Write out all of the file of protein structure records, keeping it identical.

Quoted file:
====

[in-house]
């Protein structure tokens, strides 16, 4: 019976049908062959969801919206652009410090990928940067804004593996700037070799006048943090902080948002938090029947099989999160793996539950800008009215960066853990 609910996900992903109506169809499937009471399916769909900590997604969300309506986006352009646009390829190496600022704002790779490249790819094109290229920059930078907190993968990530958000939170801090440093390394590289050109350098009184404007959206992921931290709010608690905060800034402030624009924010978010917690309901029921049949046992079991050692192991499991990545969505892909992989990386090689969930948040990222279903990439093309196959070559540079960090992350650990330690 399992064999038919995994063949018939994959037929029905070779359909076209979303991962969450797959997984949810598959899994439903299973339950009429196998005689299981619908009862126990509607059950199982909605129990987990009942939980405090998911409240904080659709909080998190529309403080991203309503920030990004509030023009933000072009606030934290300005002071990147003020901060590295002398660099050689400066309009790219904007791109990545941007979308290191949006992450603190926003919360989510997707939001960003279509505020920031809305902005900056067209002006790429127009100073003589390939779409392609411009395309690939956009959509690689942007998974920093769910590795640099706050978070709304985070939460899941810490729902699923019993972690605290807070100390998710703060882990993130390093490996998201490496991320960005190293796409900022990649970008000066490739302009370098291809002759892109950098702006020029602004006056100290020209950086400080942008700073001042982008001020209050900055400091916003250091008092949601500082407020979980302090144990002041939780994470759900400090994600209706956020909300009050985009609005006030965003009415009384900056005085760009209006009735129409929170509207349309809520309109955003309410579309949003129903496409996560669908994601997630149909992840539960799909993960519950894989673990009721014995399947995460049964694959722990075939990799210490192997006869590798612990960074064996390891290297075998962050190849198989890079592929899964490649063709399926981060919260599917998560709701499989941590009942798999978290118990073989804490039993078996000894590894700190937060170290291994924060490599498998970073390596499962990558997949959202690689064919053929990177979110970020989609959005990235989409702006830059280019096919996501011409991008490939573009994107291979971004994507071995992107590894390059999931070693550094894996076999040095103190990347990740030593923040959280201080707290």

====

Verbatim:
[in-house]
């Protein structure tokens, strides 16, 4: 019976049908062959969801919206652009410090990928940067804004593996700037070799006048943090902080948002938090029947099989999160793996539950800008009215960066853990 609910996900992903109506169809499937009471399916769909900590997604969300309506986006352009646009390829190496600022704002790779490249790819094109290229920059930078907190993968990530958000939170801090440093390394590289050109350098009184404007959206992921931290709010608690905060800034402030624009924010978010917690309901029921049949046992079991050692192991499991990545969505892909992989990386090689969930948040990222279903990439093309196959070559540079960090992350650990330690 399992064999038919995994063949018939994959037929029905070779359909076209979303991962969450797959997984949810598959899994439903299973339950009429196998005689299981619908009862126990509607059950199982909605129990987990009942939980405090998911409240904080659709909080998190529309403080991203309503920030990004509030023009933000072009606030934290300005002071990147003020901060590295002398660099050689400066309009790219904007791109990545941007979308290191949006992450603190926003919360989510997707939001960003279509505020920031809305902005900056067209002006790429127009100073003589390939779409392609411009395309690939956009959509690689942007998974920093769910590795640099706050978070709304985070939460899941810490729902699923019993972690605290807070100390998710703060882990993130390093490996998201490496991320960005190293796409900022990649970008000066490739302009370098291809002759892109950098702006020029602004006056100290020209950086400080942008700073001042982008001020209050900055400091916003250091008092949601500082407020979980302090144990002041939780994470759900400090994600209706956020909300009050985009609005006030965003009415009384900056005085760009209006009735129409929170509207349309809520309109955003309410579309949003129903496409996560669908994601997630149909992840539960799909993960519950894989673990009721014995399947995460049964694959722990075939990799210490192997006869590798612990960074064996390891290297075998962050190849198989890079592929899964490649063709399926981060919260599917998560709701499989941590009942798999978290118990073989804490039993078996000894590894700190937060170290291994924060490599498998970073390596499962990558997949959202690689064919053929990177979110970020989609959005990235989409702006830059280019096919996501011409991008490939573009994107291979971004994507071995992107590894390059999931070693550094894996076999040095103190990347990740030593923040959280201080707290």